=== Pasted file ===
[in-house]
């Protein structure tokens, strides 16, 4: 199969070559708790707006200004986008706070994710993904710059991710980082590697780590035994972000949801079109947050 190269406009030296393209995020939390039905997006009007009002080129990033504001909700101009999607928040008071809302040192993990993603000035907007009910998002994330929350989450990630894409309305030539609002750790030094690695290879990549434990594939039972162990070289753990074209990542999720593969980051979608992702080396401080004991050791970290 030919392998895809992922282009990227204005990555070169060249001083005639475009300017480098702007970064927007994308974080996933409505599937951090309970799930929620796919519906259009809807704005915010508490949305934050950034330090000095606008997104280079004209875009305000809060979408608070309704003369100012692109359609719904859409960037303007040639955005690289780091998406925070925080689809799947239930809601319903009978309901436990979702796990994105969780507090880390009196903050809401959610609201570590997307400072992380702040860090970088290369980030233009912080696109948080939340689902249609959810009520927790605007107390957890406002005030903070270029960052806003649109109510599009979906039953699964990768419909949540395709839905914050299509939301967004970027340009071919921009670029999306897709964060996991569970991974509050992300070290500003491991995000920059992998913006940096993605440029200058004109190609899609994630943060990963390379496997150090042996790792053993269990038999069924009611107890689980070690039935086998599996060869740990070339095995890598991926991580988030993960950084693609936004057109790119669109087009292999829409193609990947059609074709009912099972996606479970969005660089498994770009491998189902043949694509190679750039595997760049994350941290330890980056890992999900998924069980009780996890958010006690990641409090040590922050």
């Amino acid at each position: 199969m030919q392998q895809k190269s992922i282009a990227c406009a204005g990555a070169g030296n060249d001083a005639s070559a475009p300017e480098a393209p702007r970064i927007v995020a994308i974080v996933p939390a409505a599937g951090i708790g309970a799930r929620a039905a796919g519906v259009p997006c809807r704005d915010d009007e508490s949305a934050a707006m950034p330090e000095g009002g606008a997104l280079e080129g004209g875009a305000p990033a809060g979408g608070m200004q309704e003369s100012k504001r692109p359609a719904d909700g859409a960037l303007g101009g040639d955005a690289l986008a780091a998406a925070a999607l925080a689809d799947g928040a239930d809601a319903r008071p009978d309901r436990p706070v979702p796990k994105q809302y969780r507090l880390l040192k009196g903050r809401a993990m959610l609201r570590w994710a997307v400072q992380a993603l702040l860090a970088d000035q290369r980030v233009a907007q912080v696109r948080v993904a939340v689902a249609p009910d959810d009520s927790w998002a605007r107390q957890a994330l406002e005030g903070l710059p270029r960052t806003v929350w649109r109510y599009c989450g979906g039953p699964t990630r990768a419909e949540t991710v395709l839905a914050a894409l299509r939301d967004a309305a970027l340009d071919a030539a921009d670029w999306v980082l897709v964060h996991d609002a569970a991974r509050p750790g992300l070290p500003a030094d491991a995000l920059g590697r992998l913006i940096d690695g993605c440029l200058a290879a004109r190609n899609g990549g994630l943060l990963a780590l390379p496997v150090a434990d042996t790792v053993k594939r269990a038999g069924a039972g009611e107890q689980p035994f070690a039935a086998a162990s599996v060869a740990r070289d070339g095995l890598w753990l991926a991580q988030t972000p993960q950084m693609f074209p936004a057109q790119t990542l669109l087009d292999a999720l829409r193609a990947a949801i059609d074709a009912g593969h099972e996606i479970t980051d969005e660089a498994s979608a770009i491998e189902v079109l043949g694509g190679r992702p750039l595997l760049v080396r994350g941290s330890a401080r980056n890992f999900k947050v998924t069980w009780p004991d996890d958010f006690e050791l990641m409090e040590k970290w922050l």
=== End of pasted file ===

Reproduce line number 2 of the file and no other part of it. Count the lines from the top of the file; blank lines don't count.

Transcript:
């Protein structure tokens, strides 16, 4: 199969070559708790707006200004986008706070994710993904710059991710980082590697780590035994972000949801079109947050 190269406009030296393209995020939390039905997006009007009002080129990033504001909700101009999607928040008071809302040192993990993603000035907007009910998002994330929350989450990630894409309305030539609002750790030094690695290879990549434990594939039972162990070289753990074209990542999720593969980051979608992702080396401080004991050791970290 030919392998895809992922282009990227204005990555070169060249001083005639475009300017480098702007970064927007994308974080996933409505599937951090309970799930929620796919519906259009809807704005915010508490949305934050950034330090000095606008997104280079004209875009305000809060979408608070309704003369100012692109359609719904859409960037303007040639955005690289780091998406925070925080689809799947239930809601319903009978309901436990979702796990994105969780507090880390009196903050809401959610609201570590997307400072992380702040860090970088290369980030233009912080696109948080939340689902249609959810009520927790605007107390957890406002005030903070270029960052806003649109109510599009979906039953699964990768419909949540395709839905914050299509939301967004970027340009071919921009670029999306897709964060996991569970991974509050992300070290500003491991995000920059992998913006940096993605440029200058004109190609899609994630943060990963390379496997150090042996790792053993269990038999069924009611107890689980070690039935086998599996060869740990070339095995890598991926991580988030993960950084693609936004057109790119669109087009292999829409193609990947059609074709009912099972996606479970969005660089498994770009491998189902043949694509190679750039595997760049994350941290330890980056890992999900998924069980009780996890958010006690990641409090040590922050």